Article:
But Khamenei is the man who directs the activities of the Guards. Once EIKO is freed from the sanctions list, Khamenei will be free to invest billions around the world with impunity. With the benefit of American sanctions relief, and with the aid of the Revolutionary Guards, Iran’s supreme leader will now be able to tighten his stranglehold on the Iranian people — a side effect of the nuclear deal that has not garnered enough attention. At the same time, he’ll be under fewer restrictions to finance terror and bloodshed around the region.
Mark Dubowitz is executive director of the Foundation for Defense of Democracies and its Center on Sanctions and Illicit Finance. Jonathan Schanzer, a former Treasury terrorism finance analyst, is vice president for research at FDD.
22 May 2015
The Islamic State (ISIS/ISIL) claims it has access to nuclear weapons through the nation of Pakistan, according to an article by longtime ISIS captive John Cantlie in the latest issue of their official magazine, Dabiq. In “The Perfect Storm,” allegedly penned by the British Cantlie, the group asserts that they possess billions, enough to buy a nuclear bomb “’from weapons dealers with links to corrupt officials’ in Pakistan.” If they cannot buy the weapon, Cantlie writes, the group would be satisfied with buying a “few thousand tons of ammonium nitrate explosive.”
“Let me throw a hypothetical operation onto the table,” Cantlie allegedly writes. “The Islamic State has billions of dollars in the bank, so they call on their wilāyah in Pakistan to purchase a nuclear device through weapons dealers with links to corrupt officials in the region. It’s the sum of all fears for Western intelligence agencies and it’s infinitely more possible today than it was just one year ago.’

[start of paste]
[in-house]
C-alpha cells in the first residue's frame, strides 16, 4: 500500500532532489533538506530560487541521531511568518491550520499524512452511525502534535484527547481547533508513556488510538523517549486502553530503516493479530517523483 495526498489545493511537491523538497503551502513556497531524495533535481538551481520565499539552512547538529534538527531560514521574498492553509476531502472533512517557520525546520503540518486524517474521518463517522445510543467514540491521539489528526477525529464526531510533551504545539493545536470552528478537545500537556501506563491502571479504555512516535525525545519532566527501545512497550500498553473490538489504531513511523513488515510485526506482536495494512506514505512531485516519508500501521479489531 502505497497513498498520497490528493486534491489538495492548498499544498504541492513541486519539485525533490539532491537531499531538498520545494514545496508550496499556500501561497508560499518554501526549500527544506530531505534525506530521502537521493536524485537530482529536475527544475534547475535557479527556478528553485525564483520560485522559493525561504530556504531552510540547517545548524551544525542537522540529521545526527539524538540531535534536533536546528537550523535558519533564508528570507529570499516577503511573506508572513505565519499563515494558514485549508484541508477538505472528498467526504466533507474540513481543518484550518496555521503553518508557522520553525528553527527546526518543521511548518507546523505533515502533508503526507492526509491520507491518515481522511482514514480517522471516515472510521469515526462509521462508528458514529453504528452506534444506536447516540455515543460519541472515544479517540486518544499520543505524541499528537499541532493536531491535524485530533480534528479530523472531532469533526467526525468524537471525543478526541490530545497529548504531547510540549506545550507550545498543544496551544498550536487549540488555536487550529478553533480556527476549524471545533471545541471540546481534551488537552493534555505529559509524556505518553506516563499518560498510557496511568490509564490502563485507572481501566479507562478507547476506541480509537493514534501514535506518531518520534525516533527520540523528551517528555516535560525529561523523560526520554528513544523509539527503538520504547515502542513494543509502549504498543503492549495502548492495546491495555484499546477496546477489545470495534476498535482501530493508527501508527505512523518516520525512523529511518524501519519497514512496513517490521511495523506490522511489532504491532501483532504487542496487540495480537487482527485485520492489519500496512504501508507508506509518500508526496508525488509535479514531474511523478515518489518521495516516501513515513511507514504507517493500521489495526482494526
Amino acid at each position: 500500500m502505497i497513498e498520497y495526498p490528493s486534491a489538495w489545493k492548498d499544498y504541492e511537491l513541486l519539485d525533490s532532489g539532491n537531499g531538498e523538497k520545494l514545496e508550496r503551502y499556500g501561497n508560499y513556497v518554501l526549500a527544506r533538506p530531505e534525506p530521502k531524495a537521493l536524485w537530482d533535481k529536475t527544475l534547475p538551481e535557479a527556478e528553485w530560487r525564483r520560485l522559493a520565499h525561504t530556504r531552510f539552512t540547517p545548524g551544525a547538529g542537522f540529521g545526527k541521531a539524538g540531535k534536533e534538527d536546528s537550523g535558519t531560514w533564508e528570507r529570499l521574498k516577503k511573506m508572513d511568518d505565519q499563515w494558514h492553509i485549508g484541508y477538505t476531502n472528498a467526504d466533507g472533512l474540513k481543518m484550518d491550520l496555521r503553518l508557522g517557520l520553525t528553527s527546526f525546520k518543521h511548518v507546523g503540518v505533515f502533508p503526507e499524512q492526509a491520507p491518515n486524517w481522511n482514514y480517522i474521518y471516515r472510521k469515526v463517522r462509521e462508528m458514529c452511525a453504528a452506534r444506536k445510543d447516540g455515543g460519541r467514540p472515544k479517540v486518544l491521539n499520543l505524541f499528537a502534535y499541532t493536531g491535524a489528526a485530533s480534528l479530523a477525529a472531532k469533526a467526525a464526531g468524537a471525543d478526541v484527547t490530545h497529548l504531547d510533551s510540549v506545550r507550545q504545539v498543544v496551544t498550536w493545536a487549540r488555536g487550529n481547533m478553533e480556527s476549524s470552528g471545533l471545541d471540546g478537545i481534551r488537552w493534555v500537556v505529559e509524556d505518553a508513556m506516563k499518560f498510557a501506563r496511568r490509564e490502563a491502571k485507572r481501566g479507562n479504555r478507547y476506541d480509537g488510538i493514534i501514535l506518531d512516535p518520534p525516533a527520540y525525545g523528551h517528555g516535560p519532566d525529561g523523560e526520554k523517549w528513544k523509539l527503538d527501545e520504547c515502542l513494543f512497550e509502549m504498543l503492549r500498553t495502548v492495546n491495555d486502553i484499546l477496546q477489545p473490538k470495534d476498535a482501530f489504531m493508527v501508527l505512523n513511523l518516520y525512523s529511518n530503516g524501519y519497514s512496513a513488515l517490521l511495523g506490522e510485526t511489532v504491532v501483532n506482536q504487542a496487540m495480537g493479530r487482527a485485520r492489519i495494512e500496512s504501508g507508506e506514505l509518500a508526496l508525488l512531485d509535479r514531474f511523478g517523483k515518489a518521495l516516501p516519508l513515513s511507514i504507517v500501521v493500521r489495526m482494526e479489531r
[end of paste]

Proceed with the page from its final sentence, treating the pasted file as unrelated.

Analysts believe the black-market sales of artifacts and antiques have generated billions for the Islamic State. The militants have destroyed dozens of ancient shrines, churches, and museums, claiming that they promote idolatry. But people within cities tell media outlets these same militants ransack the places of their priceless items to sell on the black market. The terrorist group also forces people within their caliphate to pay enormous fines and taxes. When they captured Mosul, Iraq’s second-largest city, they told the Christians to leave, convert to Islam, or pay a protection tax (jizya).
“They’ll [Isis] be looking to do something big, something that would make any past operation look like a squirrel shoot, and the more groups that pledge allegiance the more possible it becomes to pull off something truly epic,” continued the article. “Remember, all of this has happened in less than a year. How more dangerous will be the lines of communication and supply a year on from today?”
There is no way to confirm that Cantlie wrote the text of the article. ISIS kidnapped the British photojournalist two years ago. He has appeared in many propaganda videos, mainly those intended to show Muslims in the West that life in the Islamic State is normal, if not better, than life for Muslims in the West. The latest video was about Aleppo, Syria, to portray the city “as functional and productive.” However, Cantlie said this video was the last in his series. The militant group did not comment on the video or release any information as to whether Cantlie is still alive.
DF-26C deployment confirmed
Chinese Internet photos first published Feb. 29, 2012 show China’s new DF-26c intermediate-range ballistic missile.
BY: Bill Gertz March 3, 2014 4:59 am
U.S. intelligence agencies recently confirmed China’s development of a new intermediate-range nuclear missile (IRBM) called the Dongfeng-26C (DF-26C), U.S. officials said.